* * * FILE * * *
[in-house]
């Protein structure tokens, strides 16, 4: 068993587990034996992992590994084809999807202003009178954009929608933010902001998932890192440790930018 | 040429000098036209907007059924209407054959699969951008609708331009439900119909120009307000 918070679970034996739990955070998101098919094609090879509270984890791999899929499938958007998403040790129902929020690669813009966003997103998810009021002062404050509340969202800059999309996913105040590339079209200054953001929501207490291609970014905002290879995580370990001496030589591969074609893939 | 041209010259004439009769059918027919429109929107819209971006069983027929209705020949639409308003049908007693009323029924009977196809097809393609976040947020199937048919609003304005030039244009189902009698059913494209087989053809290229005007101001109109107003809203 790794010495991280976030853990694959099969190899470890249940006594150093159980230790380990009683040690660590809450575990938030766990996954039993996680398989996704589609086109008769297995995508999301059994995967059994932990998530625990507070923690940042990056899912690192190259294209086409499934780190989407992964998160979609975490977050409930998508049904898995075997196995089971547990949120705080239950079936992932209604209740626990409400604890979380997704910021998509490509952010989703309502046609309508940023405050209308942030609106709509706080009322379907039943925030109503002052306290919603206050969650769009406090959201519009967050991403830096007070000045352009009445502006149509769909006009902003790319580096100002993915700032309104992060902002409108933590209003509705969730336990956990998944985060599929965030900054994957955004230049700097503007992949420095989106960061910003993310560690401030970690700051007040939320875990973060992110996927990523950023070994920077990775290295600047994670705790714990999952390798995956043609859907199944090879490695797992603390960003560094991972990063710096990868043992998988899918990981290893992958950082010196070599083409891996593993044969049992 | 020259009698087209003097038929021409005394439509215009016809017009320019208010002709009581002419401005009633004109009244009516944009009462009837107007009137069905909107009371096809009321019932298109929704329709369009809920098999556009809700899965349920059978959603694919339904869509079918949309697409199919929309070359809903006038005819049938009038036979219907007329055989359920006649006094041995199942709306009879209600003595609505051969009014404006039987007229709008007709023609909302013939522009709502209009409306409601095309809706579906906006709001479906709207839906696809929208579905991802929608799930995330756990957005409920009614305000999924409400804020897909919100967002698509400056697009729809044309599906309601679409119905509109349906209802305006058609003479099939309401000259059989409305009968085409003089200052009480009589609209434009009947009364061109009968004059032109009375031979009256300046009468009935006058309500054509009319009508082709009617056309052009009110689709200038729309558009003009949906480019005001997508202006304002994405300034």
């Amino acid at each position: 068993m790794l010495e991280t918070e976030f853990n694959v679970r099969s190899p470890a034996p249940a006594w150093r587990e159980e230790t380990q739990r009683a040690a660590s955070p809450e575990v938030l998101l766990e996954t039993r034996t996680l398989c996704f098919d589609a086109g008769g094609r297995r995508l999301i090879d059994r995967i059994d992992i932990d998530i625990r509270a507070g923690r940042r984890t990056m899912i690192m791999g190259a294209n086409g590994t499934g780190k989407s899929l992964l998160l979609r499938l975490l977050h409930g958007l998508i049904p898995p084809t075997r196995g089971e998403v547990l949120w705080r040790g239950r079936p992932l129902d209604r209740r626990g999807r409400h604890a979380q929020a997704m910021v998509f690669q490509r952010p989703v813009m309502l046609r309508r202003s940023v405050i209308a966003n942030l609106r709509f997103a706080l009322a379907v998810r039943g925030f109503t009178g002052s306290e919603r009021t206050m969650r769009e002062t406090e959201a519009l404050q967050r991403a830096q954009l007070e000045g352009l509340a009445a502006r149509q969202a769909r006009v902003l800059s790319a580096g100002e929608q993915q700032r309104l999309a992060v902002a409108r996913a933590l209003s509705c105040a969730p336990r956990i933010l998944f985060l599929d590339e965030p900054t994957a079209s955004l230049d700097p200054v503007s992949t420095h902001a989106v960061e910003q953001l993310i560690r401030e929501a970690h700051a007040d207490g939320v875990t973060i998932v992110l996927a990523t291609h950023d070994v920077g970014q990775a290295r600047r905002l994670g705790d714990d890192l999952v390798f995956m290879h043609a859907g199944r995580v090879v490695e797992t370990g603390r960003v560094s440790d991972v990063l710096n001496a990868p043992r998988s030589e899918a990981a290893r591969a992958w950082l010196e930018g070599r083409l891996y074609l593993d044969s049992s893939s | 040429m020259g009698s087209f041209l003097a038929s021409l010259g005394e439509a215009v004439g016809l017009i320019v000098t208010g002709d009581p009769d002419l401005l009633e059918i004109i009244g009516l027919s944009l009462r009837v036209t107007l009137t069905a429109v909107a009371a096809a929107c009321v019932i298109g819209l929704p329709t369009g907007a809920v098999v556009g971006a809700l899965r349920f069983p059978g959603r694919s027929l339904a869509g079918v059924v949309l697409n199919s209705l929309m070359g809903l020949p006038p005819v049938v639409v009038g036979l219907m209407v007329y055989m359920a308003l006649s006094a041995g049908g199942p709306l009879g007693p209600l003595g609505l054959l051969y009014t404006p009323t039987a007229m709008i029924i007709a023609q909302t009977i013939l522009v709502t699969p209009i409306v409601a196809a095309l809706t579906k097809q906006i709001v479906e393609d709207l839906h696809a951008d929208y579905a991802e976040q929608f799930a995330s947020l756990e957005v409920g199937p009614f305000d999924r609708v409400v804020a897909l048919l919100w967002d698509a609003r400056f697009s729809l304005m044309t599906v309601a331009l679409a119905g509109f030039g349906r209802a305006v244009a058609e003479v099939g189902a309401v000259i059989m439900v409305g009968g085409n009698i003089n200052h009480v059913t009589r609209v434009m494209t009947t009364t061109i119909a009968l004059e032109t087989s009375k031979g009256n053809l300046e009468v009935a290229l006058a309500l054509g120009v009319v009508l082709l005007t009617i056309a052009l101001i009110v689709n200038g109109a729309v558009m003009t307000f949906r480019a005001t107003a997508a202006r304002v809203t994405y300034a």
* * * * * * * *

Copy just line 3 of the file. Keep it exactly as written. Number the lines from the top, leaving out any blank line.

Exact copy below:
């Amino acid at each position: 068993m790794l010495e991280t918070e976030f853990n694959v679970r099969s190899p470890a034996p249940a006594w150093r587990e159980e230790t380990q739990r009683a040690a660590s955070p809450e575990v938030l998101l766990e996954t039993r034996t996680l398989c996704f098919d589609a086109g008769g094609r297995r995508l999301i090879d059994r995967i059994d992992i932990d998530i625990r509270a507070g923690r940042r984890t990056m899912i690192m791999g190259a294209n086409g590994t499934g780190k989407s899929l992964l998160l979609r499938l975490l977050h409930g958007l998508i049904p898995p084809t075997r196995g089971e998403v547990l949120w705080r040790g239950r079936p992932l129902d209604r209740r626990g999807r409400h604890a979380q929020a997704m910021v998509f690669q490509r952010p989703v813009m309502l046609r309508r202003s940023v405050i209308a966003n942030l609106r709509f997103a706080l009322a379907v998810r039943g925030f109503t009178g002052s306290e919603r009021t206050m969650r769009e002062t406090e959201a519009l404050q967050r991403a830096q954009l007070e000045g352009l509340a009445a502006r149509q969202a769909r006009v902003l800059s790319a580096g100002e929608q993915q700032r309104l999309a992060v902002a409108r996913a933590l209003s509705c105040a969730p336990r956990i933010l998944f985060l599929d590339e965030p900054t994957a079209s955004l230049d700097p200054v503007s992949t420095h902001a989106v960061e910003q953001l993310i560690r401030e929501a970690h700051a007040d207490g939320v875990t973060i998932v992110l996927a990523t291609h950023d070994v920077g970014q990775a290295r600047r905002l994670g705790d714990d890192l999952v390798f995956m290879h043609a859907g199944r995580v090879v490695e797992t370990g603390r960003v560094s440790d991972v990063l710096n001496a990868p043992r998988s030589e899918a990981a290893r591969a992958w950082l010196e930018g070599r083409l891996y074609l593993d044969s049992s893939s | 040429m020259g009698s087209f041209l003097a038929s021409l010259g005394e439509a215009v004439g016809l017009i320019v000098t208010g002709d009581p009769d002419l401005l009633e059918i004109i009244g009516l027919s944009l009462r009837v036209t107007l009137t069905a429109v909107a009371a096809a929107c009321v019932i298109g819209l929704p329709t369009g907007a809920v098999v556009g971006a809700l899965r349920f069983p059978g959603r694919s027929l339904a869509g079918v059924v949309l697409n199919s209705l929309m070359g809903l020949p006038p005819v049938v639409v009038g036979l219907m209407v007329y055989m359920a308003l006649s006094a041995g049908g199942p709306l009879g007693p209600l003595g609505l054959l051969y009014t404006p009323t039987a007229m709008i029924i007709a023609q909302t009977i013939l522009v709502t699969p209009i409306v409601a196809a095309l809706t579906k097809q906006i709001v479906e393609d709207l839906h696809a951008d929208y579905a991802e976040q929608f799930a995330s947020l756990e957005v409920g199937p009614f305000d999924r609708v409400v804020a897909l048919l919100w967002d698509a609003r400056f697009s729809l304005m044309t599906v309601a331009l679409a119905g509109f030039g349906r209802a305006v244009a058609e003479v099939g189902a309401v000259i059989m439900v409305g009968g085409n009698i003089n200052h009480v059913t009589r609209v434009m494209t009947t009364t061109i119909a009968l004059e032109t087989s009375k031979g009256n053809l300046e009468v009935a290229l006058a309500l054509g120009v009319v009508l082709l005007t009617i056309a052009l101001i009110v689709n200038g109109a729309v558009m003009t307000f949906r480019a005001t107003a997508a202006r304002v809203t994405y300034a």